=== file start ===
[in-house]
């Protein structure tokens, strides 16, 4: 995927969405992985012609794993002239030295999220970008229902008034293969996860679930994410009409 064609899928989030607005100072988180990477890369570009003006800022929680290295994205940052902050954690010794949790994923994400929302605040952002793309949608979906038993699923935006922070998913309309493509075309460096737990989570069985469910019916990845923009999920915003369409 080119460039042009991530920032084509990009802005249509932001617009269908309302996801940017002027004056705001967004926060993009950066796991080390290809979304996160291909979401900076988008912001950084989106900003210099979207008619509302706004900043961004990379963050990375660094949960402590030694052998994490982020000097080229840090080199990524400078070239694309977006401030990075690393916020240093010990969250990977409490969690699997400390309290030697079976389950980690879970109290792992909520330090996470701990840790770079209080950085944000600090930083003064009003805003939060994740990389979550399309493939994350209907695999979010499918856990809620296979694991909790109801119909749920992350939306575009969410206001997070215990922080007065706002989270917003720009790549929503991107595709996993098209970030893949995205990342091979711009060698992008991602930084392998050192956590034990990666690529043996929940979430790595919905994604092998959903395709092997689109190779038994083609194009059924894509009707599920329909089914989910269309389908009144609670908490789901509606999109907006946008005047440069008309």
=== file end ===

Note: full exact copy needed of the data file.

[in-house]
């Protein structure tokens, strides 16, 4: 995927969405992985012609794993002239030295999220970008229902008034293969996860679930994410009409 064609899928989030607005100072988180990477890369570009003006800022929680290295994205940052902050954690010794949790994923994400929302605040952002793309949608979906038993699923935006922070998913309309493509075309460096737990989570069985469910019916990845923009999920915003369409 080119460039042009991530920032084509990009802005249509932001617009269908309302996801940017002027004056705001967004926060993009950066796991080390290809979304996160291909979401900076988008912001950084989106900003210099979207008619509302706004900043961004990379963050990375660094949960402590030694052998994490982020000097080229840090080199990524400078070239694309977006401030990075690393916020240093010990969250990977409490969690699997400390309290030697079976389950980690879970109290792992909520330090996470701990840790770079209080950085944000600090930083003064009003805003939060994740990389979550399309493939994350209907695999979010499918856990809620296979694991909790109801119909749920992350939306575009969410206001997070215990922080007065706002989270917003720009790549929503991107595709996993098209970030893949995205990342091979711009060698992008991602930084392998050192956590034990990666690529043996929940979430790595919905994604092998959903395709092997689109190779038994083609194009059924894509009707599920329909089914989910269309389908009144609670908490789901509606999109907006946008005047440069008309």